As all of you know, I am absolutely, without a doubt crazy about Christmas. My baking starts in November, my Christmas tree is up as soon as I can harangue Mike into getting it out from storage and Christmas carols are on the music playlist starting as soon as I can get away with it -which is usually as soon as I start baking those Christmas cookies for bribery.
I have loved Christmas for as long as I can remember, and that love has just grown deeper every year— tripling even—when I had my own children. When I was asked to share my Christmas memories I didn’t even know where to start.
Who in our generation hasn’t spent time circling the items they wanted in the Sears Wish Book for weeks before Christmas? Who didn’t colour code pens with their brother and sister, making sure that no one circled the same thing twice in the same colour so that there was no mistaking whose choice was whose? We would wait anxiously every year for my Mom and Dad to bring out the new Wish Book and it wasn’t limited to toys. Oh no! I used to pour over every page of that book!
My very favourite childhood memory, however, has to do with a Cabbage Patch Doll. Oh, I can just feel some of you nodding your heads and smiling in agreement.
It was 1985, one of the crazy years when Cabbage Patch Kids exploded across North America. Those dolls were on every wish list of every girl I knew back then, and my nine-year-old self was no exception. I desperately wanted a Cabbage Patch Doll more than anything else on my Christmas list.
Christmas morning came that year and I remember looking through all of the gifts, anxiously searching for one that had the same measurements of the box that would house a Cabbage Patch Doll. My little heart sank when I couldn’t find a single one. I set aside two boxes that I still had hope for and proceeded to open up everything else before them.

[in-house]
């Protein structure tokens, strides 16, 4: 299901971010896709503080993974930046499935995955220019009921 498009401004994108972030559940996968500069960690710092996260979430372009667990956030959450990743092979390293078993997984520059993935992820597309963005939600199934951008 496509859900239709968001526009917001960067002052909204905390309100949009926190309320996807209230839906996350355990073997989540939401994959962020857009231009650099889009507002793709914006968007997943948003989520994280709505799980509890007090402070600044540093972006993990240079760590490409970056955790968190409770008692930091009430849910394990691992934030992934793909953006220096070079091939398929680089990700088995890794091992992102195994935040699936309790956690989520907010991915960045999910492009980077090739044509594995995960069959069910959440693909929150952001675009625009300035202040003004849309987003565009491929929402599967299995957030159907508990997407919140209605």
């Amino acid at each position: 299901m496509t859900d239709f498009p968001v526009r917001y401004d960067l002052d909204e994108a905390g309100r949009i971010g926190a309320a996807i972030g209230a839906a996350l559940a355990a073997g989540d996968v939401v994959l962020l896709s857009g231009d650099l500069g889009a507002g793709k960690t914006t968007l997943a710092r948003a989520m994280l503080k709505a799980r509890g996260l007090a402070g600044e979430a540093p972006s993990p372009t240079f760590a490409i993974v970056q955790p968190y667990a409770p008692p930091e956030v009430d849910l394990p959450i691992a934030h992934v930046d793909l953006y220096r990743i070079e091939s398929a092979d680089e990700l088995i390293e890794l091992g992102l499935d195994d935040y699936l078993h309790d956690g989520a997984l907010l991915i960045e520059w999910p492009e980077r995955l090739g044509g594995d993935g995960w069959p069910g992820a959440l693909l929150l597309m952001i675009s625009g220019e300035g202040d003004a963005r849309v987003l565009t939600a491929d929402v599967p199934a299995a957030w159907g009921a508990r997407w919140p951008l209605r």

I opened the first box to find socks and a pair of slippers. Anti-climactic or what! I know that I should be happy about socks and slippers and grateful for all presents, but that memory is a clear as glass to me; I just wanted to throw them aside and see what was next. I remember that moment whenever my kids are given items like that, let’s face it; socks and underwear are not exciting. Gratitude, yes. Excitement? Well, not so much.
That last box held my final hope for my Cabbage Patch Kid and to this day I remember what it felt like when I opened that box and found her inside. The joy, the surprise and the excitement of that moment is something I have always hoped to create with my own kids at Christmas.
Oh yes, I still have her. Her shoes, tights and original dress are somewhere in my daughter’s room, in a bin full of all my Cabbage Patch things. I haven’t kept much from my childhood but my dolls and dresses are now being played with by my daughter. Her hair used to be in braids, I believe, and her name is Celeste.
That box, with my first Cabbage Patch Kid, had come from my Grandma in Winnipeg. I’m not sure how or when she found it, but obviously she had to re-package the doll so she could send it by Greyhound affordably, instead of one of those huge boxes that they used to come in.
This very reminiscent post also has a fabulous giveaway attached!
Sears has three (3) $50 gift cards for me to giveaway to you guys! Merry Christmas to you!
Make sure to head on over to www.Sears.ca and check out all the amazing things they have in store for Christmas!
The rules are the same, you get many choices chances to enter in the form below! Good luck everyone! This is open to Canadian residents only!